During the early 1900’s, [Einstein] was virtually at war with quantum theory. Its unofficial leader, [Niels Bohr], was constantly rebutting Einstein’s elaborate thought experiments aimed at shooting down quantum theory as a description of reality. It is important to note that [Einstein] did not disagree with the theory entirely, but that he was a realist. And he simply would not believe that reality was statistical in nature, as quantum theory states. He would not deny, for example, that quantum mechanics (QM) could be used to give a probable location of an electron. His beef was with the idea that the electron doesn’t actually have a location until you try to measure it. QM says the electron is in a sort of “superposition” of states, and that asking what this state is without measurement is a meaningless question.
So [Einstein] would dream up these incredibly complex hypothetical thought experiments with the goal of showing that a superposition could not exist. Now, there is something to be said about [Einstein] and his thought experiments. He virtually dreamed up his relativity theory while working as a patent clerk at the ripe old age of 26 years using them. So when he had a “thought” about something, the whole of the scientific world stopped talking and listened. And such was the case on the 4th of May, 1935.
The EPR Paradox
Yes, I know we’ve talked about this before. However, if we want to understand what hidden variables are and why they passed away last Monday (the 24th) , then we need to look at some other details. I encourage you to read our previous discussion of the EPR paper if you have not done so or are unfamiliar with it, as the following paragraphs are going to get a bit heavy.
To reiterate – before we learn what hidden variables are, we need to know what the EPR paper was all about. And to know what the EPR paper was really about, we need to understand the motivation behind it. [Einstein] did not come up with what would become known as the EPR paradox to further knowledge or to shed light on a new idea. It was carefully constructed for one purpose – to put a hole in QM without [Bohr] being able to weasel his way around it, as he had done so many times before. [Einstein] had learned through failed previous thought experiments that [Bohr] was a master at using his measuring instruments against him. [Bohr] would always figure out a way to show how the measuring device disturbed the system and made the entire experiment irrelevant. [Einstein] needed a way to look at the state of particle without disturbing it. And this is exactly what the EPR thought experiment does.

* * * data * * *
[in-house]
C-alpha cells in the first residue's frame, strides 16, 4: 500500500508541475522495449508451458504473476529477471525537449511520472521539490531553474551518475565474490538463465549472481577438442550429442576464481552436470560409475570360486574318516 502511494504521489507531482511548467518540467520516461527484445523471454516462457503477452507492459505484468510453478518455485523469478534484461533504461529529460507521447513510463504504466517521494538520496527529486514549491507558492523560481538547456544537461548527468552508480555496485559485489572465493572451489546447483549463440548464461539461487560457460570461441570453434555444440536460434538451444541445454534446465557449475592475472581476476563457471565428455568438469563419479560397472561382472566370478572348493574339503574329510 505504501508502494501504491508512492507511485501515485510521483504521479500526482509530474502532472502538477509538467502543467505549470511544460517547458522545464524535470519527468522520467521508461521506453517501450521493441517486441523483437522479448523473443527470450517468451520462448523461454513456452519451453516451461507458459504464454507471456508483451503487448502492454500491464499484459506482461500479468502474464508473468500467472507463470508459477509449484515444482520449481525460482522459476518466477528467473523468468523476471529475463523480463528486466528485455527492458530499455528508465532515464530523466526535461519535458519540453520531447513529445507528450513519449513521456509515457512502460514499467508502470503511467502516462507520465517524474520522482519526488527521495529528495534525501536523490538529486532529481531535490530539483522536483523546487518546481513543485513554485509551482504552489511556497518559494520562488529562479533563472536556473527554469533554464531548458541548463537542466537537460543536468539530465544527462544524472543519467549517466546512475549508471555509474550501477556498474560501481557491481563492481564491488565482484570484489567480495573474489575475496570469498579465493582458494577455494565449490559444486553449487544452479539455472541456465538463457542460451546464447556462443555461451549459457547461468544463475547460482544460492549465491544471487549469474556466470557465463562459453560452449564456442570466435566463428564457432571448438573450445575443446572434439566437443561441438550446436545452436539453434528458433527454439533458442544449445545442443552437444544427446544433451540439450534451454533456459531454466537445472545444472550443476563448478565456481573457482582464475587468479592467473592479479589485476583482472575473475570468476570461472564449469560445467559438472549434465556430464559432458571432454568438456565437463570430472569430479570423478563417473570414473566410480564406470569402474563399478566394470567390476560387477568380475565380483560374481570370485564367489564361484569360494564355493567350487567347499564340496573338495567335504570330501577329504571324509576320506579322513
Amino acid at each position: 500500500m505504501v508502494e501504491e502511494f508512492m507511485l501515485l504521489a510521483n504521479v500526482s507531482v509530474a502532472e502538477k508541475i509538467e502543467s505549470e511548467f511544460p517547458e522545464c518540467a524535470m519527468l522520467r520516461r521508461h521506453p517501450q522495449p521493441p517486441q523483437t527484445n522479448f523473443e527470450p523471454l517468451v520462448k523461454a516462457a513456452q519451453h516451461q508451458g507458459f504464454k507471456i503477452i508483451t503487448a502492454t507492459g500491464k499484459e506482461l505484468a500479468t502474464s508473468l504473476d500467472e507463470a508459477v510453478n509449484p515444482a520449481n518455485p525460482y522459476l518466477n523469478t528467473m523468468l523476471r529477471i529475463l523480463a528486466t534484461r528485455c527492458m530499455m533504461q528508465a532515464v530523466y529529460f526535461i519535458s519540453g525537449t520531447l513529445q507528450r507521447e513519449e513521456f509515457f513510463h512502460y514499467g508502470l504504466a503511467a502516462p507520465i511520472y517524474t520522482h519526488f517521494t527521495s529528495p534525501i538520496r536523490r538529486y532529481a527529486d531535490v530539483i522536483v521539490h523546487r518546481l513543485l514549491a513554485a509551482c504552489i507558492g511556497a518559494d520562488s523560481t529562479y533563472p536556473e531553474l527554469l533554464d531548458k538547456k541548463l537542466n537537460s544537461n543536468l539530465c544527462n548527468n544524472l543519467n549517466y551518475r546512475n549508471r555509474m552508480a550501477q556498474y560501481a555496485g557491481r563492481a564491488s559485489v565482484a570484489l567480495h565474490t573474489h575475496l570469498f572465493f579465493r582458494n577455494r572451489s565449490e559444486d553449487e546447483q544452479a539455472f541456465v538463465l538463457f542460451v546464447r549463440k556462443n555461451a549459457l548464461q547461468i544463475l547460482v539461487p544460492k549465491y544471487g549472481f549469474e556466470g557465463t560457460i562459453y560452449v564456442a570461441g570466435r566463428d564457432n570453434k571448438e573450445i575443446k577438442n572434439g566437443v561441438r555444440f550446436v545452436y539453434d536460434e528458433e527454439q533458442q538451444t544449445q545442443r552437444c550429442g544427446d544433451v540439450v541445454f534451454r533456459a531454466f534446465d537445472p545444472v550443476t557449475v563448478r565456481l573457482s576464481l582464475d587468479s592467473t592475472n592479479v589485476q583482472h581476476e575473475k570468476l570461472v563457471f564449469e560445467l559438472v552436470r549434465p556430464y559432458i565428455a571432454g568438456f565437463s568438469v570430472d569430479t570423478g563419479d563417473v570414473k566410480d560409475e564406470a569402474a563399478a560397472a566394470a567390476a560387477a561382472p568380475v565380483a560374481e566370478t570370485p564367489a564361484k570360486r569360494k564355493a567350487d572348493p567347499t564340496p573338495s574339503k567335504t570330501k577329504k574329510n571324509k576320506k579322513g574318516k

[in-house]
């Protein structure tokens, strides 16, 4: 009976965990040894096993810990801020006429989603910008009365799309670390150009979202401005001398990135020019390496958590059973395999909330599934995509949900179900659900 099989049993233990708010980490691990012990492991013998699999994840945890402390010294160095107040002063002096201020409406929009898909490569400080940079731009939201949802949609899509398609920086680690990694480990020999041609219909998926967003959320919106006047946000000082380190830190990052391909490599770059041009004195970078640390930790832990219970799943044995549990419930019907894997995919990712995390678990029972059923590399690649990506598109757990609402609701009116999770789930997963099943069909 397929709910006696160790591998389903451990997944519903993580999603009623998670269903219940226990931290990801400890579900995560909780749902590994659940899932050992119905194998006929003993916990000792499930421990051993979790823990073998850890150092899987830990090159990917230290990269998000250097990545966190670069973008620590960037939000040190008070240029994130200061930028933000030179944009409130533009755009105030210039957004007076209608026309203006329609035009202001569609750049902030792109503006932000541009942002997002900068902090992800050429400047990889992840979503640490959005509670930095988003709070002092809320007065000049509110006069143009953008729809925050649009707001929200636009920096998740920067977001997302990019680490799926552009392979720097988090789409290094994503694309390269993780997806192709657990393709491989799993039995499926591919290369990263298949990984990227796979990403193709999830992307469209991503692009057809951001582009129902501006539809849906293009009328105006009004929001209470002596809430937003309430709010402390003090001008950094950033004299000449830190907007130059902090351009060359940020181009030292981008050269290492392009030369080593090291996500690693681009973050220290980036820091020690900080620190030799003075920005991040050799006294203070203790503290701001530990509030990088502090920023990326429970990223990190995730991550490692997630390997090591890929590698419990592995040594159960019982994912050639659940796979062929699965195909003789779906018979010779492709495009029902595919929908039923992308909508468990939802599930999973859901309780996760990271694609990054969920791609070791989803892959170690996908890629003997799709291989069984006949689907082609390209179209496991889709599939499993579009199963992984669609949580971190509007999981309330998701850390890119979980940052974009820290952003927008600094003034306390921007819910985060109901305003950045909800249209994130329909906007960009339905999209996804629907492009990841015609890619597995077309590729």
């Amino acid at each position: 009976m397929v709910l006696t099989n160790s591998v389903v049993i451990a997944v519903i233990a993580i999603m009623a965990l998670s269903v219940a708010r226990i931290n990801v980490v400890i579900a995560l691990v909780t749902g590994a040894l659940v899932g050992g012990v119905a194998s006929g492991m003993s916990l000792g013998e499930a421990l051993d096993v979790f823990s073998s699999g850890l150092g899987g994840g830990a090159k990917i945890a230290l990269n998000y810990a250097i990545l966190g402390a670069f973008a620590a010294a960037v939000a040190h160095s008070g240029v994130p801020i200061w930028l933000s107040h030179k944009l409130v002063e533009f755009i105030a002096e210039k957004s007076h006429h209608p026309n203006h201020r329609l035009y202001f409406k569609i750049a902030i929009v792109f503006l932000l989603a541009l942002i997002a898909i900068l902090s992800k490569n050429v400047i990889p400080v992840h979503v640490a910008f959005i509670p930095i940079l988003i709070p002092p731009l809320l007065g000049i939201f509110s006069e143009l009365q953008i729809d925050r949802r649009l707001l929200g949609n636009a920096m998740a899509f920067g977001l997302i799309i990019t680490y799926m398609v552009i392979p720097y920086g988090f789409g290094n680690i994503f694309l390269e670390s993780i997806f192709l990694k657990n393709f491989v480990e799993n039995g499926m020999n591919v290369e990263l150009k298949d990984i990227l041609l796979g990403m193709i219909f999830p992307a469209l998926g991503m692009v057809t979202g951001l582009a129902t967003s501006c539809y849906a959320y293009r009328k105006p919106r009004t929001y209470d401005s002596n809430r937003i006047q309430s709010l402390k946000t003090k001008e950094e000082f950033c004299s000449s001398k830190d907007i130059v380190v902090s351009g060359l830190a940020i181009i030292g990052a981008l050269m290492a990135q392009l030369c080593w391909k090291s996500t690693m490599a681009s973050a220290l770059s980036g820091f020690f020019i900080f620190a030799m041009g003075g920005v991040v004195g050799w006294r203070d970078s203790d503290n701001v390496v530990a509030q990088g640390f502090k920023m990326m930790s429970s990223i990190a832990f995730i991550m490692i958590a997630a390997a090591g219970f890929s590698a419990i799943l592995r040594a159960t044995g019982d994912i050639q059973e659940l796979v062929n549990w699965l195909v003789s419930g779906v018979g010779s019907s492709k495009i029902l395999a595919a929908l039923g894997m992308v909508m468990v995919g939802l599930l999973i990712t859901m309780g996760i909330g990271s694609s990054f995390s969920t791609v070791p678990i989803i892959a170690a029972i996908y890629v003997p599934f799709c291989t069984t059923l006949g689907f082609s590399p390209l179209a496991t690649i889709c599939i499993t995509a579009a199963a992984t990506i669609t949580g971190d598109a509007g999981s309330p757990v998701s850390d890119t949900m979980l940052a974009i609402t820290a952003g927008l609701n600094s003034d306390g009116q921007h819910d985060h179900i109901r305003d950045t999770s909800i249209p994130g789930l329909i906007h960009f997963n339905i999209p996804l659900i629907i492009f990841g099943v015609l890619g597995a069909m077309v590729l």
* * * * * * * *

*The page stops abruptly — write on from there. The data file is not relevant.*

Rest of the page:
Now, if you have read up on the EPR paradox, you would know that it involves a pair of entangled particles. The particles, because of their entanglement, have an odd property. Any change in a particular property of one particle will be reflected, instantaneously, on the other. This gave [Einstein] the ability to know the state of a quantum particle without directly observing it. It was exactly what he needed to blow a hole wide open in QM.
He separates the two particles over a large distance. He then observes the location or momentum of one of the particles. This forces the shared wave function to collapse, and he is able to know that the other particle (far, far away) has a location or momentum. Somehow the other particle must “know” what measurement [Einstein] has made. “No reasonable definition of reality could be expected to permit this.” the paper would conclude.
There was an alternate theory proposed by the EPR team, and you have probably already guessed what that